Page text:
After 15 seasons as a grand prix rider, the last eight of which were spent in the premier MotoGP class, Randy de Puniet faces a big change for 2014.

The Frenchman is stepping back from competition to concentrate on MotoGP testing with Suzuki, a role he combined with racing a CRT Aprilia for Aspar last season.

"For me nothing has changed so far. I rode at the Valencia test last year and now I will be riding at Sepang 1 and 2. But after that it will be different," said the 32-year-old, speaking to at the Malaysian circuit on Monday.

"We have a bigger series of tests planned for this year. I will not be as busy as when I was a permanent rider, but still quite busy and it will be interesting because we will test at many different tracks - in Europe and overseas.

"This was my choice. Even if I will not race, the most important thing for me is to be happy and enjoy riding the bike. So this was the best thing for me even if I don't race."

Suzuki, which withdrew due to the financial crisis at the end of 2011, is ramping up development ahead of its 2015 MotoGP return. As part of that process, there are rumours that the team could race as a wild-card at some events this year.

"I have heard [the rumours]. I'm crossing my fingers," confessed de Puniet, who has claimed a premier-class podium on Kawasaki and Honda machinery.

"I hope so. It will depend on many things, including the performance of the bike. At the moment it is not clear. What I know is that I have a Suzuki MotoGP test plan and the wild-card would be a bonus."

A race that is confirmed for de Puniet is the Suzuka 8 Hours. Part of the FIM World Endurance Championship, the event is considered the most prestigious single race of the year for the Japanese manufacturers.

"I know that I will do the Suzuka 8 Hours," said de Puniet. "It's a race I really wanted to do. I don't know the team or who my team-mates will be yet, but it will be with Suzuki and I'll try and win it."

Although not a Superbike rider, de Puniet competed at the legendary circuit from 1999-2003 as a 125 and 250GP rider. "I really wanted to do that race because I love Suzuka."

This week's opening 2014 MotoGP test at Sepang will again allow Suzuki to gauge its progress alongside the leading manufacturers.

The big technical change for this season is compulsory use of a Magneti Marelli supplied control ECU system, although the Factory class will continue to programme their own software.

de Puniet is eager to work on adapting the new ECU system to Suzuki's inline four-cylinder motorcycle, so far know only by the code name XRH-1.

"I think the plan for this week is to work with Magneti Marelli [on the ECU system] because it is the electronics they will race with next year and it is stupid to continue with something different."

In terms of where the most performance can be found on track, de Puniet picked out edge grip as the main issue.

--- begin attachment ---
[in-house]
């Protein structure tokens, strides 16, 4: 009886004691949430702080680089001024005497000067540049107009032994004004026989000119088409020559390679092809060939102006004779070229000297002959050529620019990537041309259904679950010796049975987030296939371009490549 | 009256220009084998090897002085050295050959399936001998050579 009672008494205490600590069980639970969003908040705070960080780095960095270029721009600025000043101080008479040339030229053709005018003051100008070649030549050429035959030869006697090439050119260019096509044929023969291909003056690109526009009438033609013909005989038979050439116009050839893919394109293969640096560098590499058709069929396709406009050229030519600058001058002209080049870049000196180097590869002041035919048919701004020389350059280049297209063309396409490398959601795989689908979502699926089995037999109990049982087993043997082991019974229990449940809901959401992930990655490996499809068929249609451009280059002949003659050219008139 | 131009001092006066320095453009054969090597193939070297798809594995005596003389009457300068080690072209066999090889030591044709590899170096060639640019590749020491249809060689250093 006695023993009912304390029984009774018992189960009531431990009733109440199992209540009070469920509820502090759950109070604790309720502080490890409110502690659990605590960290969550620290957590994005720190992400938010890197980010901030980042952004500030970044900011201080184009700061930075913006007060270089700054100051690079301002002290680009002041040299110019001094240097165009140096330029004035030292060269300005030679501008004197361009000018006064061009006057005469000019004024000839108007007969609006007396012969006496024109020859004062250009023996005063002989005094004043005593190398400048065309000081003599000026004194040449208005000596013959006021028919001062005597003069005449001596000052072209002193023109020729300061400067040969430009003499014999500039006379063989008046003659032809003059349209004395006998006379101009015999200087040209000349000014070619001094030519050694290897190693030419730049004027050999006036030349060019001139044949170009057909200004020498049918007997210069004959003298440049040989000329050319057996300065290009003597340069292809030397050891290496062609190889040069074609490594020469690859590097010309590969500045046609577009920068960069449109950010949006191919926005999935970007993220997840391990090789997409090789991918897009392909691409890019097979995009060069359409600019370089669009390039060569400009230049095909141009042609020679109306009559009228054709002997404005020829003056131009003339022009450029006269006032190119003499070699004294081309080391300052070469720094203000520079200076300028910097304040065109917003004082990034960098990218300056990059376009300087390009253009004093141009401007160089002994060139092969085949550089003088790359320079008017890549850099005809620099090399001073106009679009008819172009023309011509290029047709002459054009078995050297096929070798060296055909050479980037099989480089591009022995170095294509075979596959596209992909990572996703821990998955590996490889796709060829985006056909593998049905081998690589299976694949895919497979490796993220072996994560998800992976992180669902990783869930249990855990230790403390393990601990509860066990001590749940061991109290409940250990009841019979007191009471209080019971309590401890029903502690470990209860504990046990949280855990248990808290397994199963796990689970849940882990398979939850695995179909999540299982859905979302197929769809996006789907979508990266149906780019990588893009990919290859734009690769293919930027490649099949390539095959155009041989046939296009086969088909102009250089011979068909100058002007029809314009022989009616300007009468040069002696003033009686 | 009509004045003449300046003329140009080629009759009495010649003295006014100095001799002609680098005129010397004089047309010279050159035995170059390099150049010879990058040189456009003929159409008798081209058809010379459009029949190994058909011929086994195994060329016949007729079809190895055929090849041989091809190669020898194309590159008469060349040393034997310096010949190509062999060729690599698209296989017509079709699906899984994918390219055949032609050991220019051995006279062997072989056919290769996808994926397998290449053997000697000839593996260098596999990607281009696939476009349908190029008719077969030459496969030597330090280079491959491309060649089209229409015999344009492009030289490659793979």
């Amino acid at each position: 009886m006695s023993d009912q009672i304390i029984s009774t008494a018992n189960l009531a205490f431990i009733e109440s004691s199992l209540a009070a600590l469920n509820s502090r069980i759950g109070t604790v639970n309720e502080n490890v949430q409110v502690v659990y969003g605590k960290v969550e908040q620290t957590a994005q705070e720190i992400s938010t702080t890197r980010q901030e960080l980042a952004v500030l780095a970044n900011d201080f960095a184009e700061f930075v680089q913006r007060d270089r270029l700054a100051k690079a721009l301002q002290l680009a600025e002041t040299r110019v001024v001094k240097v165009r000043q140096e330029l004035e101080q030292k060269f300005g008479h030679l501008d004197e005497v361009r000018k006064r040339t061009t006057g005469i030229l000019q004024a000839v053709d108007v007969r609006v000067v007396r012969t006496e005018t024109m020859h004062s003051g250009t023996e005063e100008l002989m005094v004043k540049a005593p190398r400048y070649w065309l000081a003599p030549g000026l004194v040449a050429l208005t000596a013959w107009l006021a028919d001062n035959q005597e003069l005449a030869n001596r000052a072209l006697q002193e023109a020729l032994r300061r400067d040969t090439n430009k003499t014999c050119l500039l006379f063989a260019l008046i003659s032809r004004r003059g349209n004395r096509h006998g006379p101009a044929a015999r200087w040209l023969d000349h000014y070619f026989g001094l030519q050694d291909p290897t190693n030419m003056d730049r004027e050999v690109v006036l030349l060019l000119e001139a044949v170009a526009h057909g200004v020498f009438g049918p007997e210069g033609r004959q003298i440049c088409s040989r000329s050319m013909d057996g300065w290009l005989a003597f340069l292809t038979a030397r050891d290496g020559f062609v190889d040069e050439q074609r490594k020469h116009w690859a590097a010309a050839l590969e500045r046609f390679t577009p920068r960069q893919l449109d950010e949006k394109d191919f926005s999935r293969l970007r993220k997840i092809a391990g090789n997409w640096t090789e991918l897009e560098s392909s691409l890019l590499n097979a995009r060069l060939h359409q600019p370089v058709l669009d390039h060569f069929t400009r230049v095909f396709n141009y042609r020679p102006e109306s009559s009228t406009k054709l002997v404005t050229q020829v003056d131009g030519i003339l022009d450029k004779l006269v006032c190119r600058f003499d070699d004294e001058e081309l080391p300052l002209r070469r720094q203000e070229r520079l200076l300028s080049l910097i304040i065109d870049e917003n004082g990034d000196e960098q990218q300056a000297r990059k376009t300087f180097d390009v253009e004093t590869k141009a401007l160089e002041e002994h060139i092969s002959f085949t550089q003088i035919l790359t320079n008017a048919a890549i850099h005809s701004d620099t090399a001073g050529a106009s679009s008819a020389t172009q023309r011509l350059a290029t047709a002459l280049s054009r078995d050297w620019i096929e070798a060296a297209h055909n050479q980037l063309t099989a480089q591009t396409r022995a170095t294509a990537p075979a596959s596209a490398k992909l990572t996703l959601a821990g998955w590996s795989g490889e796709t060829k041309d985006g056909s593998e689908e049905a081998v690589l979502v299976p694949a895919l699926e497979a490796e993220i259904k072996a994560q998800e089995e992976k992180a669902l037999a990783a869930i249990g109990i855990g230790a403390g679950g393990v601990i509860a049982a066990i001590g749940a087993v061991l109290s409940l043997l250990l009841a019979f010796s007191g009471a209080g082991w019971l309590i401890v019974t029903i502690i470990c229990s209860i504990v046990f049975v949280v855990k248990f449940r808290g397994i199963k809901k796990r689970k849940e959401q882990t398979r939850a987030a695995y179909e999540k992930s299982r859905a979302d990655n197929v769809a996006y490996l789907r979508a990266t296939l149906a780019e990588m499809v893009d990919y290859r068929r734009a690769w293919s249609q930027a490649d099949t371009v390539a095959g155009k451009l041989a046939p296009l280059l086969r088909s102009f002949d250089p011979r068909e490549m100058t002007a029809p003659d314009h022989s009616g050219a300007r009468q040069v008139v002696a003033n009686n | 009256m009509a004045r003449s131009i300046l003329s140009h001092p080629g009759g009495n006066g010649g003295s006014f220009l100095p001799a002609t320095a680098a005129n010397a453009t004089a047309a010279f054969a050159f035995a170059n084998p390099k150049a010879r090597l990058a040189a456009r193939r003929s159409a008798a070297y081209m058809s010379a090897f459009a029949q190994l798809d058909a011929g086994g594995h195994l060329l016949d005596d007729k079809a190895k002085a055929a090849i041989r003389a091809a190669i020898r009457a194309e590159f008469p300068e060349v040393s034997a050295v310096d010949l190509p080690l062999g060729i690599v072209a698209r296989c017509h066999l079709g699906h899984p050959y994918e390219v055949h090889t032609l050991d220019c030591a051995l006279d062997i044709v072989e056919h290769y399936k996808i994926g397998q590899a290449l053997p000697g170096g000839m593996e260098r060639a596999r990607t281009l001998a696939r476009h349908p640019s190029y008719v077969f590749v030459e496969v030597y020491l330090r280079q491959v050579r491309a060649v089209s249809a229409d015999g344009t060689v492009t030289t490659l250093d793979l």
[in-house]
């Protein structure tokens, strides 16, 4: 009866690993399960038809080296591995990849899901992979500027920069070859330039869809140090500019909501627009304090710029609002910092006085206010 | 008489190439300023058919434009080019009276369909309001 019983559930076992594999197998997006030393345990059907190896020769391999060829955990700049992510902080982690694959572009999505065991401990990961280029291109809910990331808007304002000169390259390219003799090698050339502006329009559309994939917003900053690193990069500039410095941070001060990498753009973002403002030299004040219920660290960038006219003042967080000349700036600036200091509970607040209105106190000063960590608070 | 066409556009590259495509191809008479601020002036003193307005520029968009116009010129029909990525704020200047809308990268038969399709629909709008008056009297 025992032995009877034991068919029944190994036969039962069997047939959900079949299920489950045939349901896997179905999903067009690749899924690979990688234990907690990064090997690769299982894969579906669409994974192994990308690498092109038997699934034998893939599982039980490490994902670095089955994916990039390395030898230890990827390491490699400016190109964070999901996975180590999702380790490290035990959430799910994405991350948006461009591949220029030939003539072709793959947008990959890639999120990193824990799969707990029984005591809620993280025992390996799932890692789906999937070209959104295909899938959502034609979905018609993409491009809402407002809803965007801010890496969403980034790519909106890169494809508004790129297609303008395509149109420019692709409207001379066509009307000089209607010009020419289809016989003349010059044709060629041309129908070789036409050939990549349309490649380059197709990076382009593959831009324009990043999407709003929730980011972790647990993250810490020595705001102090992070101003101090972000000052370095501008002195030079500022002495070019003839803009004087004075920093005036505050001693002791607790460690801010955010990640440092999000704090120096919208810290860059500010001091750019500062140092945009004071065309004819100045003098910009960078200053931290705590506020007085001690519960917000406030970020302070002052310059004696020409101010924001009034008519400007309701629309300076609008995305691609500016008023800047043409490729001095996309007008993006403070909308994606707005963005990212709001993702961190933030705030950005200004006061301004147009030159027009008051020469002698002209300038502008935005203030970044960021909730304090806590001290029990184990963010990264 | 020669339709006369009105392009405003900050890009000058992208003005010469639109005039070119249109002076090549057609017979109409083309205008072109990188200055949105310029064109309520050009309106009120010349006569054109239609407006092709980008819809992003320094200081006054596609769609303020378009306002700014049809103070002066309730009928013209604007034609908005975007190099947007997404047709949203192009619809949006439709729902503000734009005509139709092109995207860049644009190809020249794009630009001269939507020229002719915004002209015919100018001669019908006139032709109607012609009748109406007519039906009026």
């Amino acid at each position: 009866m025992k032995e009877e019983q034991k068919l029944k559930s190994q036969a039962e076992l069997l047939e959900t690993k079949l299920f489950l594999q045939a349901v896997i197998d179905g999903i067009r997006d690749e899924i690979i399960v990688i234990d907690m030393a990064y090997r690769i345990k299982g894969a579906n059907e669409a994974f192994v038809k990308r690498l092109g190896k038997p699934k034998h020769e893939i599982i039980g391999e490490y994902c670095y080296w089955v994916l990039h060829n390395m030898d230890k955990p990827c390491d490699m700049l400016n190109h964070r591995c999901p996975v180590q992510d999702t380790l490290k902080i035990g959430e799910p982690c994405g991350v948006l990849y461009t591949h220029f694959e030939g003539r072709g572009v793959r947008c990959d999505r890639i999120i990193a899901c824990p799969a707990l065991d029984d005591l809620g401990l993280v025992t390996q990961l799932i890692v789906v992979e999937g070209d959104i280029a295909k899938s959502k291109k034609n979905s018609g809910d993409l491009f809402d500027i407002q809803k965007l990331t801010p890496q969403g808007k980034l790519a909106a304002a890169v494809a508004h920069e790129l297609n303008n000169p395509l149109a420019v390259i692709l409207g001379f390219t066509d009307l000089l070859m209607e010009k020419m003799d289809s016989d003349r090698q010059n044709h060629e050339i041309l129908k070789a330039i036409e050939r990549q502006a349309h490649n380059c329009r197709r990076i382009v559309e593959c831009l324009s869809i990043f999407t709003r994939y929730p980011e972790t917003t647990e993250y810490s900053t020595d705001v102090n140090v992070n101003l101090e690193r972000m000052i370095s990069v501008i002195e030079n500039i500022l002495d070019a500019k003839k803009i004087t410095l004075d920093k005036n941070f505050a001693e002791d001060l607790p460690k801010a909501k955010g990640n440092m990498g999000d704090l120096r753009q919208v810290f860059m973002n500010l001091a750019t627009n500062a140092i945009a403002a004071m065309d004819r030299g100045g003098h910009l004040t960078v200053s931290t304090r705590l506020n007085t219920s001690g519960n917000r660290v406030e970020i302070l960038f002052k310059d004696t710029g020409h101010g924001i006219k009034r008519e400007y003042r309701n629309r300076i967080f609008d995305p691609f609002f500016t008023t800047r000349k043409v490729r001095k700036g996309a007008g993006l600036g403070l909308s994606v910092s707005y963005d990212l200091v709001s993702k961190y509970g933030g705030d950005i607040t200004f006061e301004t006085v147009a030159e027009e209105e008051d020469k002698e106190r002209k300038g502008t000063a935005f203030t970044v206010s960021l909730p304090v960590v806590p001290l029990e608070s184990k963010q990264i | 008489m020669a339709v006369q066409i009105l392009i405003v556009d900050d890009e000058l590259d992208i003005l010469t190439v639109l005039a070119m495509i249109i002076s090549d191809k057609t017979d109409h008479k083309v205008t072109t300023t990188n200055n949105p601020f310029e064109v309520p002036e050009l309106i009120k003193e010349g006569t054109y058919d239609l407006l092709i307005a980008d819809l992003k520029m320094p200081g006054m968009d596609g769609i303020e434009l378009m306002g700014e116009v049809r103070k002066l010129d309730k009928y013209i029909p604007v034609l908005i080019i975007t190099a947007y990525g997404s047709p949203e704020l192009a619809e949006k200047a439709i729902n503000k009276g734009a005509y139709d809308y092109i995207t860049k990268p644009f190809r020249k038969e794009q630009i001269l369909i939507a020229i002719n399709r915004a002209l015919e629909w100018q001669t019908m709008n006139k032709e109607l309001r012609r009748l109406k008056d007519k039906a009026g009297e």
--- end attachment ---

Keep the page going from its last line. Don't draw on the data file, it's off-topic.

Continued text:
"We worked hard last year and improved the bike a lot from the beginning. We must keep that going now. The main problem last year was the edge grip on tracks where grip was generally not so good," he said.

"I think they have worked a lot this winter to bring some solutions - although I think here, with these temperatures, edge grip will not be so big of a problem!

"The pace has already been good but using different electronics. Of course I want to be fast, but the key is to keep making progress. Because if we keep finding solutions the lap time will be there.

"Okay there will be a lot of work this year, but I want to 'play' as well. I want to be fast and keep pushing myself, to be in the 'race' rhythm, also so we can understand everything."

At present the Suzuki does not have a seamless shift gearbox - versions of which are used by Honda, Yamaha and Ducati. "I think it is the plan to make one, but I don't know when."

A close second to team-mate Aleix Espargaro in the inaugural year of the CRT MotoGP class, de Puniet slipped to fourth in the final season of the privateer 'claiming rule' category.

Asked to compare the Suzuki to Aprilia's RSV4-based ART, de Puniet responded: "This is a factory MotoGP bike, CRT was a mix between Superbike and I don't know what. This is different in every way. The whole concept of the bike - the engine, gearbox, electronics.

"For me CRT was not a MotoGP bike, even if my team-mate last year did some very good races and lap times. If you compare that bike to the factory bikes it was a big difference."

With that in mind, what about the replacement Open class?

"This is a good thing," de Puniet declared. "Honestly I think they made a good choice to bring this style of bike because some are already close to a factory bike, and have four litres more fuel and the softer tyre to reduce the gap.

"I think it is a good solution to keep a strong championship."

de Puniet and Suzuki will be on track at Sepang, home of the Malaysian MotoGP, from Tuesday to Thursday.



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